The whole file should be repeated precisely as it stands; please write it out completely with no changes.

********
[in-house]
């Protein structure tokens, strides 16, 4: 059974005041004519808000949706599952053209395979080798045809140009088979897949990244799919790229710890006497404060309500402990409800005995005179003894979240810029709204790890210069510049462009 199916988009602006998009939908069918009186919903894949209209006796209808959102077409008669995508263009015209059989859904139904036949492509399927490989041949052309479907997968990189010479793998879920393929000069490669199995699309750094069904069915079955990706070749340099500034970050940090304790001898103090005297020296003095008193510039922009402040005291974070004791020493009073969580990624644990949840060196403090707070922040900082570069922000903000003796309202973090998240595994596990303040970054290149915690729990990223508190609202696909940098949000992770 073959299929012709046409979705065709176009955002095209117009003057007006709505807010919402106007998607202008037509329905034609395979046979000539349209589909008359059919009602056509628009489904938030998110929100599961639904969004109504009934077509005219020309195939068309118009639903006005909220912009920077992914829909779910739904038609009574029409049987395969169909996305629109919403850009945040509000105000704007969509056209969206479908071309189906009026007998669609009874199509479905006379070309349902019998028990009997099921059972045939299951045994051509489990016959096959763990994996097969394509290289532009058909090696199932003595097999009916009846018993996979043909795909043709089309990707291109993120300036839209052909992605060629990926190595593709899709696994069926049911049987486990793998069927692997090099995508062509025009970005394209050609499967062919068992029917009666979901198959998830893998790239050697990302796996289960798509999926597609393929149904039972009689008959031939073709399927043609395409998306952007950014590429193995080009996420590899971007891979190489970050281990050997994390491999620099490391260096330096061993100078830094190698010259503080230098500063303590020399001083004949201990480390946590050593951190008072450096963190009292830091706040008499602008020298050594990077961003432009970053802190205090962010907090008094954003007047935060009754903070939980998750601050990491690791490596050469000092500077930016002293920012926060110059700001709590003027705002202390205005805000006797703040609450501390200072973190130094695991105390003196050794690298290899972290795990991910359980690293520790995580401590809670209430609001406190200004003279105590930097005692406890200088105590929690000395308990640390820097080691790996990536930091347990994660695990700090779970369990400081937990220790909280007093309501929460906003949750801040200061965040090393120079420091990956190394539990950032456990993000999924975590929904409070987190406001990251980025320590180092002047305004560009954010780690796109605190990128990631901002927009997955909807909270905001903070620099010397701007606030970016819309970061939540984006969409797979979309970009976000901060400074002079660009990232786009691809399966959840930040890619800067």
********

[in-house]
């Protein structure tokens, strides 16, 4: 059974005041004519808000949706599952053209395979080798045809140009088979897949990244799919790229710890006497404060309500402990409800005995005179003894979240810029709204790890210069510049462009 199916988009602006998009939908069918009186919903894949209209006796209808959102077409008669995508263009015209059989859904139904036949492509399927490989041949052309479907997968990189010479793998879920393929000069490669199995699309750094069904069915079955990706070749340099500034970050940090304790001898103090005297020296003095008193510039922009402040005291974070004791020493009073969580990624644990949840060196403090707070922040900082570069922000903000003796309202973090998240595994596990303040970054290149915690729990990223508190609202696909940098949000992770 073959299929012709046409979705065709176009955002095209117009003057007006709505807010919402106007998607202008037509329905034609395979046979000539349209589909008359059919009602056509628009489904938030998110929100599961639904969004109504009934077509005219020309195939068309118009639903006005909220912009920077992914829909779910739904038609009574029409049987395969169909996305629109919403850009945040509000105000704007969509056209969206479908071309189906009026007998669609009874199509479905006379070309349902019998028990009997099921059972045939299951045994051509489990016959096959763990994996097969394509290289532009058909090696199932003595097999009916009846018993996979043909795909043709089309990707291109993120300036839209052909992605060629990926190595593709899709696994069926049911049987486990793998069927692997090099995508062509025009970005394209050609499967062919068992029917009666979901198959998830893998790239050697990302796996289960798509999926597609393929149904039972009689008959031939073709399927043609395409998306952007950014590429193995080009996420590899971007891979190489970050281990050997994390491999620099490391260096330096061993100078830094190698010259503080230098500063303590020399001083004949201990480390946590050593951190008072450096963190009292830091706040008499602008020298050594990077961003432009970053802190205090962010907090008094954003007047935060009754903070939980998750601050990491690791490596050469000092500077930016002293920012926060110059700001709590003027705002202390205005805000006797703040609450501390200072973190130094695991105390003196050794690298290899972290795990991910359980690293520790995580401590809670209430609001406190200004003279105590930097005692406890200088105590929690000395308990640390820097080691790996990536930091347990994660695990700090779970369990400081937990220790909280007093309501929460906003949750801040200061965040090393120079420091990956190394539990950032456990993000999924975590929904409070987190406001990251980025320590180092002047305004560009954010780690796109605190990128990631901002927009997955909807909270905001903070620099010397701007606030970016819309970061939540984006969409797979979309970009976000901060400074002079660009990232786009691809399966959840930040890619800067």